[Seminar] Ecocultural range-expansion model of modern humans in the Paleolithic


Monday, December 12, 2022 - 14:45 to 15:25


Seminar Room C210: Ctr. Bldg., Level C / Zoom: https://oist.zoom.us/j/95497214950




Prof. Joe Yuichiro Wakano: Professor at the School of Interdisciplinary Mathematical Sciences (IMS), Meiji University, Japan


The ecocultural framework for the competition between hominid species allows their carrying capacities to depend on some measure of the levels of culture they possess.  In the present study both population densities and the densities of skilled individuals in Neanderthals and modern humans are spatially distributed and subject to change by spatial diffusion, ecological competition, and cultural transmission within each species.  We analyze the resulting range expansions in terms of the demographic, ecological and cultural parameters that determine how the carrying capacities relate to the local densities of skilled individuals in each species.  The range expansion dynamics consist of multiple wave fronts of different speeds, each of which originates from a traveling wave solution.  Properties of these traveling wave solutions are mathematically derived.  Depending on the parameters, these traveling waves can result in replacement of Neanderthals by modern humans, or assimilation of the former by the latter.  Spatially and temporally extended coexistence of the two species, which would have facilitated the introgression of Neanderthal genes into modern humans and vice versa, is observed in the traveling waves.  Archaeological findings on the spatial and temporal coexistence of Neanderthals and modern humans are discussed.  Such findings are important for the validation of this class of ecocultural models.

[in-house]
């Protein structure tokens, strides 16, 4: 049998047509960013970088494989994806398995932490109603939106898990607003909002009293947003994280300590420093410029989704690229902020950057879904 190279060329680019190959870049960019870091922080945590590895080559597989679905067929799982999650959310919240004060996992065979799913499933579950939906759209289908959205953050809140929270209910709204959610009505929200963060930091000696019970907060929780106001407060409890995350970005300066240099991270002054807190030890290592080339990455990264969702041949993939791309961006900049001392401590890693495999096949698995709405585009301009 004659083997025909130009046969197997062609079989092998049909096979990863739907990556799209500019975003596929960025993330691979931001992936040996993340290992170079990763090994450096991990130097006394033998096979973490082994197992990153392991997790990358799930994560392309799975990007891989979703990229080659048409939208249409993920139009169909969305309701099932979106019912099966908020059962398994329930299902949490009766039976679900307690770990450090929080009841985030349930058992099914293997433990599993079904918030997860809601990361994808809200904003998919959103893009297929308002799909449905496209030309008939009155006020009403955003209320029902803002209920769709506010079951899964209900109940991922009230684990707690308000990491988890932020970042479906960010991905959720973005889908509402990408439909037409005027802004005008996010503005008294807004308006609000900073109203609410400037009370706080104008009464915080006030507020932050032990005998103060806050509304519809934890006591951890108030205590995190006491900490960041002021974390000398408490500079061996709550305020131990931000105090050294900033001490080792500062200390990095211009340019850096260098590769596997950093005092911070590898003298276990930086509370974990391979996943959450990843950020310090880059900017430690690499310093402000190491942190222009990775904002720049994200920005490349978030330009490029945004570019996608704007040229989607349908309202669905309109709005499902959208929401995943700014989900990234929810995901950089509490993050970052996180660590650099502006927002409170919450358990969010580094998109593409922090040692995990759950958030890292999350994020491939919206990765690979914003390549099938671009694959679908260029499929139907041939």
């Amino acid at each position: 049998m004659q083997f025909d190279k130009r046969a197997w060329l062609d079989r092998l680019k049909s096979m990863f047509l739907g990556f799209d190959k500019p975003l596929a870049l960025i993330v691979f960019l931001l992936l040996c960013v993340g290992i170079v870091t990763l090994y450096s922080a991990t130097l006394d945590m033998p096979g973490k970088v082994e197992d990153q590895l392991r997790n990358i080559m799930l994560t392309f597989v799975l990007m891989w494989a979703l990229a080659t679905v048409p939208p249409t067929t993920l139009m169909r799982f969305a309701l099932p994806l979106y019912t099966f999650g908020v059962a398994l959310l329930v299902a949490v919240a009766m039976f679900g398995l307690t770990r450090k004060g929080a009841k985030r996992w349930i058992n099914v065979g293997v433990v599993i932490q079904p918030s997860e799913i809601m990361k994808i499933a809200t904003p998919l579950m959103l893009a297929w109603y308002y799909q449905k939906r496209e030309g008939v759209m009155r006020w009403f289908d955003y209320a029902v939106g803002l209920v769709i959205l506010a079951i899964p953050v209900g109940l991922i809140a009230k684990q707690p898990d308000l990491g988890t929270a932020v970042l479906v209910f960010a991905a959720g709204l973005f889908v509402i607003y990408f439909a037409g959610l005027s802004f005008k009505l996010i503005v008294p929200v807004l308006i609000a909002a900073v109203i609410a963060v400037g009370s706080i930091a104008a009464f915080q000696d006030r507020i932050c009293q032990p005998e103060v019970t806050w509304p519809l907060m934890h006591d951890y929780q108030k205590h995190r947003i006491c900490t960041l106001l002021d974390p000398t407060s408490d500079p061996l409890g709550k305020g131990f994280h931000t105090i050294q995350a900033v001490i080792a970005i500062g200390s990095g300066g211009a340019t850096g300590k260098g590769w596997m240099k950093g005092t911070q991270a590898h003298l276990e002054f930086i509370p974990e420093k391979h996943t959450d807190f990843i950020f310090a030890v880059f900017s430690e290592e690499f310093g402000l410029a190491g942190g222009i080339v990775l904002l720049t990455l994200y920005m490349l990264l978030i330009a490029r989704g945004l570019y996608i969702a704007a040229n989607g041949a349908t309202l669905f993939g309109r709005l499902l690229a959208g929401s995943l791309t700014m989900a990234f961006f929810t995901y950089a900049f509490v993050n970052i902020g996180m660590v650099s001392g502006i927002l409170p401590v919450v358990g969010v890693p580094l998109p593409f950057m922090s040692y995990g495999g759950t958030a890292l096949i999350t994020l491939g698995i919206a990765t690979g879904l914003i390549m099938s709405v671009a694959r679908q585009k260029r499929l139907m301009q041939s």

Joe Yuichiro Wakano received his Ph.D. in science from Kyoto University, Japan, in 2001. After working as Technical Officer/COE Research Fellow in the University of Tokyo, Japan, and as JSPS Research Fellow, he was hired by Meiji University, Japan, as Specially Appointed Associate Professor in 2007, as Associate Professor in 2013, and as full Professor in 2018. His main research topics are mathematical modelling in cultural evolution, adaptive dynamics, and inclusive fitness.

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